The next car we looked at was a 1983 VW Polo 1050, advertised at £450.  Again with a full year's MoT, and three months tax left to run, but 106,000 miles on the clock.  Polos are mechanically strong and rust resistant, and unlike most vehicles this age, they all run on unleaded.  This example, however, was horrid.  Virtually every body panel was dented, and surface rust on the doors and wheelarches had been hastily painted over in a not-quite-matching shade of green.  Inside, the seats and carpets were threadbare, and various cables and bits of trim panel hung down under the passenger side dashboard.

The tyres were all about half worn, and of four different makes.  The exhaust was new, but so badly fitted that it rattled against the floor.  Perhaps predictably, the battery was dead.  The vendor eventually got the engine fired up with a set of jump leads, but it sounded a bit clattery and was reluctant to run on anything less than full choke.  By this time my neighbour's daughter had lost interest, so we didn't even bother test driving it.  Thanks, but no thanks.  Next.

A 1987 Citroen AX11 sounded promising at £400.  Only ten months MoT and no tax, but 85,000 miles, a full service history and a Pioneer stereo.  Brilliant fuel economy (on unleaded) and a comfortable ride, but a bit noisy, and with a flimsy, cheap looking interior.  Still, at this price you can't have everything. 

After the Polo, the little Citroen was a revelation.  Unmarked, rust free bodywork with no evidence of accident damage or bodged repairs.  The paint was very flat, but would respond to a T-cut and polish.  Inside, trim was all present and correct, with no tears or cigarette burns.  A good set of tyres and newish-looking exhaust completed a rosy picture.  The service history was fully stamped up to the last service, only 2,000 miles previously, and the all-important cambelt change had been carried out at 72,000 miles as scheduled.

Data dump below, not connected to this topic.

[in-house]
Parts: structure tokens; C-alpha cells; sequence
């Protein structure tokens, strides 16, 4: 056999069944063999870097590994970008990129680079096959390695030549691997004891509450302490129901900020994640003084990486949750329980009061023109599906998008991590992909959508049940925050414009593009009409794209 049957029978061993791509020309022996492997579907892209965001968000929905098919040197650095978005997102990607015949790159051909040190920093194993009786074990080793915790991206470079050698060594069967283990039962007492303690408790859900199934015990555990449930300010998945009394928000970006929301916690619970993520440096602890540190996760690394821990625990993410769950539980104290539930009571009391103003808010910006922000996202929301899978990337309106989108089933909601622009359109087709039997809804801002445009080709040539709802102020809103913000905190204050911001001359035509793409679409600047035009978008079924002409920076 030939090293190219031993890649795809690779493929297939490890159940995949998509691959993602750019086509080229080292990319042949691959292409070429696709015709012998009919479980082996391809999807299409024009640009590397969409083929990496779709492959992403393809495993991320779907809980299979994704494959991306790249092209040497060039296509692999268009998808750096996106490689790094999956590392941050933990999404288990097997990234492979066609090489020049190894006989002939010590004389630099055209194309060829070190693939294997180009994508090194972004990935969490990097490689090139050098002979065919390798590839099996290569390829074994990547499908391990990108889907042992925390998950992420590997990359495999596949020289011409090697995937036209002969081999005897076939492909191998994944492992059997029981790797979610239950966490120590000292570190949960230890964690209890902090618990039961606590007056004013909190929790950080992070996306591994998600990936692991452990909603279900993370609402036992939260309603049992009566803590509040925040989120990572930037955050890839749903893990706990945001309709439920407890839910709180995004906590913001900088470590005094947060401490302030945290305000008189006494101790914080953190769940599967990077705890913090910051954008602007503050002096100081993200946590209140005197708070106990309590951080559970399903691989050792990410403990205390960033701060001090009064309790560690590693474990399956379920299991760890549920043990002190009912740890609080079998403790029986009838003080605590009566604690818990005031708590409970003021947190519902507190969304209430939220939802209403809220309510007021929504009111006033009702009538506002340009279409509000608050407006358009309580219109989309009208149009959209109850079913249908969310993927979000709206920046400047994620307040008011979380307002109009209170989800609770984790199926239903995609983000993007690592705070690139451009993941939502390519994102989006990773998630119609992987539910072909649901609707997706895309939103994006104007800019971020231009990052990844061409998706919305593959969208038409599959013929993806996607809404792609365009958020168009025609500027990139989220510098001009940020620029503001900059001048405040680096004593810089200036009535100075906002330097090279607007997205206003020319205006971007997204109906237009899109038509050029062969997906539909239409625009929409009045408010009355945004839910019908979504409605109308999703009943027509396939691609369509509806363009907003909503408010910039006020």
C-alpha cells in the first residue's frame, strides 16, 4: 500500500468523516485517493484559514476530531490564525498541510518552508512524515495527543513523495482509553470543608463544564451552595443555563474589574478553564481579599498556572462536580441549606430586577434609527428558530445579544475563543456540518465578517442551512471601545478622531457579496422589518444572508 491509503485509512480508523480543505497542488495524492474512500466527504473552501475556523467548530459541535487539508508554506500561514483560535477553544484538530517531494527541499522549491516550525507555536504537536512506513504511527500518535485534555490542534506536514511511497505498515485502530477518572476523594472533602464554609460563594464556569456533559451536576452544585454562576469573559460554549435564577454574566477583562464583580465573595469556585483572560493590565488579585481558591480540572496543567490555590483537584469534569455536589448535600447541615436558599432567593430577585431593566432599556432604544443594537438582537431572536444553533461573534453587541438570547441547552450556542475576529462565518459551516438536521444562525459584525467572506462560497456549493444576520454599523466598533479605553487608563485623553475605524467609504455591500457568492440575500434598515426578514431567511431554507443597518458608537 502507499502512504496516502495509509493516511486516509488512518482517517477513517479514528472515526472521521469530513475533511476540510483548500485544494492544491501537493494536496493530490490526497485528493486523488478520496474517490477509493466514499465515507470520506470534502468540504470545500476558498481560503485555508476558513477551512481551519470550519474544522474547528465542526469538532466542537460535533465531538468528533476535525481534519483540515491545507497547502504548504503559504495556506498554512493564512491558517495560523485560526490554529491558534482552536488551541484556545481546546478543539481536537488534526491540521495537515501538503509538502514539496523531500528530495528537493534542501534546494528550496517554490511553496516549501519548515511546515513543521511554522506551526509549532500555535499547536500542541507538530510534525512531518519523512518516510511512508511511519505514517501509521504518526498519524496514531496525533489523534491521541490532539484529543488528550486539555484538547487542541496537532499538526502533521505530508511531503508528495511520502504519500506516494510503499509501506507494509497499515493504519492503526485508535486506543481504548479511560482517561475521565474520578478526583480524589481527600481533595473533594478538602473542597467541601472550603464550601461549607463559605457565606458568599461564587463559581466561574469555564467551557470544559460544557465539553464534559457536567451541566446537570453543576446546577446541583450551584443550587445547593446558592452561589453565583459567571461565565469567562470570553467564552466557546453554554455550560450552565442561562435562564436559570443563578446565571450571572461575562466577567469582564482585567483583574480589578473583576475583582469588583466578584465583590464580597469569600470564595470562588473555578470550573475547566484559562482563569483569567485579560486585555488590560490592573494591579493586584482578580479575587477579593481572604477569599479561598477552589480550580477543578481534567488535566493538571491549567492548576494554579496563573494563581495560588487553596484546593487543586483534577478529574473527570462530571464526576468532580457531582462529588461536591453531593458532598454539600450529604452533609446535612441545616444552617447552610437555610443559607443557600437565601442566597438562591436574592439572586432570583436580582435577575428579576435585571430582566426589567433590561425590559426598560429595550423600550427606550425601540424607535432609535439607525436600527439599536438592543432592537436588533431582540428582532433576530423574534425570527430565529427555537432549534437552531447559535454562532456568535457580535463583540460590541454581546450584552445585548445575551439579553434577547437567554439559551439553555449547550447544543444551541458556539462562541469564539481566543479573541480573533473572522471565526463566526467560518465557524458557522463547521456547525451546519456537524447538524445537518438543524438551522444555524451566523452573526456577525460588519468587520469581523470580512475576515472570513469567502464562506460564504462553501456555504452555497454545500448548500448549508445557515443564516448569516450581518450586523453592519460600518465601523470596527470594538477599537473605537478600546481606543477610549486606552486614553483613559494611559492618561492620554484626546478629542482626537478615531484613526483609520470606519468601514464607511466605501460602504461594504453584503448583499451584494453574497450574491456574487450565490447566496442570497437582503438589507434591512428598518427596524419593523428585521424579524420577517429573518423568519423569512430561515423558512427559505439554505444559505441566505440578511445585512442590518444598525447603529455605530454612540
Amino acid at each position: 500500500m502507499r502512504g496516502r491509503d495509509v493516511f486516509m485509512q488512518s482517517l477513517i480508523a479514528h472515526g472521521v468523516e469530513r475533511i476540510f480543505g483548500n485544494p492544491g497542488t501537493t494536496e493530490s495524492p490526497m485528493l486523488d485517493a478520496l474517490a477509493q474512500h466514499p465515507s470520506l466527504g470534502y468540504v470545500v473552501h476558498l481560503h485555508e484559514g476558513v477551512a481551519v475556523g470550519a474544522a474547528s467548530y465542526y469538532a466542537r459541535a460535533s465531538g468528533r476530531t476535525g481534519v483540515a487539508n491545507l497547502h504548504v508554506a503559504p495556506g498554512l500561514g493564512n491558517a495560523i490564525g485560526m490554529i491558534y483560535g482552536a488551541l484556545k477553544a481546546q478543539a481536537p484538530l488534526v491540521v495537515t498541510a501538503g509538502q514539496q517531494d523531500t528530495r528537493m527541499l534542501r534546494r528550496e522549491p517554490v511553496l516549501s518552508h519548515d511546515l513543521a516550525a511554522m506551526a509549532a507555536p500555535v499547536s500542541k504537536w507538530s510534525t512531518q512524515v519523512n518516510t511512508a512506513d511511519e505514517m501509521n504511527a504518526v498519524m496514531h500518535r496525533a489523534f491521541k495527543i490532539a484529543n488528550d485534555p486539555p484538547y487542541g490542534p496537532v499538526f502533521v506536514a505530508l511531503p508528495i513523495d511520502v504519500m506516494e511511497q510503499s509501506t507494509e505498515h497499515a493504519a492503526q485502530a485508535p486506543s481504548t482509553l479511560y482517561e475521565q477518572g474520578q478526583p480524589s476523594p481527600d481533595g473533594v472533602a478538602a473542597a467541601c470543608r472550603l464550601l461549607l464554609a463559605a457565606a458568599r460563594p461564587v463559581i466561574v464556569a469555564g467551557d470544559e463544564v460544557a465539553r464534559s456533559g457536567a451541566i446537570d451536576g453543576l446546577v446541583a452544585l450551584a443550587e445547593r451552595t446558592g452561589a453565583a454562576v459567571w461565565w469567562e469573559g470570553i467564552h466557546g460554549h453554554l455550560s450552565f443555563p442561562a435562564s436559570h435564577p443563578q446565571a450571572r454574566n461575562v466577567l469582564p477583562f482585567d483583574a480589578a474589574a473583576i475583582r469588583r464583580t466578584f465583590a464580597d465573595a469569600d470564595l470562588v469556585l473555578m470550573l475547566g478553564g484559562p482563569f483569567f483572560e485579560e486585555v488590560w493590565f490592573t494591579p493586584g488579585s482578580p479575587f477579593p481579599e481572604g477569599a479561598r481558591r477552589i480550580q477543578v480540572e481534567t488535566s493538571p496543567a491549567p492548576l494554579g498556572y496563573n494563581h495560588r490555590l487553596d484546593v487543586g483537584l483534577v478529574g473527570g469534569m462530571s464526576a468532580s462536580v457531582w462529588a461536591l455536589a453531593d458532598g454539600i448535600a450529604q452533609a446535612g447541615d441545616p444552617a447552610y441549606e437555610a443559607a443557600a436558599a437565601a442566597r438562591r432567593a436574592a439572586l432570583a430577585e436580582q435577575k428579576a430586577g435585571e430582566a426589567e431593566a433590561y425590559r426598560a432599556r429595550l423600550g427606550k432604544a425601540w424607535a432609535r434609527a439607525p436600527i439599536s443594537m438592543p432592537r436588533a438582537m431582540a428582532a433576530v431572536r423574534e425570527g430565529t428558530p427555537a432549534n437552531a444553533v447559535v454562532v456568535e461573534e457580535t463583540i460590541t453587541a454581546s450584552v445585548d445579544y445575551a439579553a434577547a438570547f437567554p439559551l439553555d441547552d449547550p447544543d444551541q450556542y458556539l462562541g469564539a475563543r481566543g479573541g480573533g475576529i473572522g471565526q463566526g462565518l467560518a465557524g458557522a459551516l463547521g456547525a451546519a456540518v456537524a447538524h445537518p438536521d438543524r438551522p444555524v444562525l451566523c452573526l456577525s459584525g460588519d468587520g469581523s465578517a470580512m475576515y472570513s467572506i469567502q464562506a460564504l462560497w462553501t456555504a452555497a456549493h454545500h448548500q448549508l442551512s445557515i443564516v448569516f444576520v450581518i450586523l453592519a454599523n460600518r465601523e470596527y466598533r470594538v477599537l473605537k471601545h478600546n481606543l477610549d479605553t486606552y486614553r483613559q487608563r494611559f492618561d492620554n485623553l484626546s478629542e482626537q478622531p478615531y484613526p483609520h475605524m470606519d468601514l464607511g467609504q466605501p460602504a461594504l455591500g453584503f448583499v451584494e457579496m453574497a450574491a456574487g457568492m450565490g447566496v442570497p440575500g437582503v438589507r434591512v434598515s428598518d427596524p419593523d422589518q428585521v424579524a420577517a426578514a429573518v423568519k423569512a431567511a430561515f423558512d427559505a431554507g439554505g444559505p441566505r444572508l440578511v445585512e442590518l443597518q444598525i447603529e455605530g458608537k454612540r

The engine fired up instantly and quickly settled down to a rather busy-sounding idle - not uncommon on old AXs, which seem prone to worn valve gear.  The clutch felt a bit soft, only biting in the last couple of inches of pedal travel, but it refused to slip even when provoked, so probably had a bit of life in it.  The suspension and steering felt fine, with no funny noises, and the brakes pulled the car up in a straight line without drama.  All the electrics worked (worth checking carefully, as cheap French cars don't have the best quality wiring in the world) and all in all, it seemed a better car than anyone has any right to expect for the money.

Still, we bargained hard, pointing out the less than fierce clutch, a barely legal spare tyre and the lack of a tax disc.  £360 changed hands, and ten minutes later the little Citroen was loaded onto a trailer and headed for a new home.

One month later it is running beautifully and nothing has gone wrong yet, so there are worthwhile cars to be had at the bottom end of the market.  Just remember, don't rush into a purchase, or buy the first car you see (unless it is an obvious bargain, like the Citroen).  Check everything carefully, and always leave enough in the bank to fix the faults you can see, plus a bit more for the faults you have missed.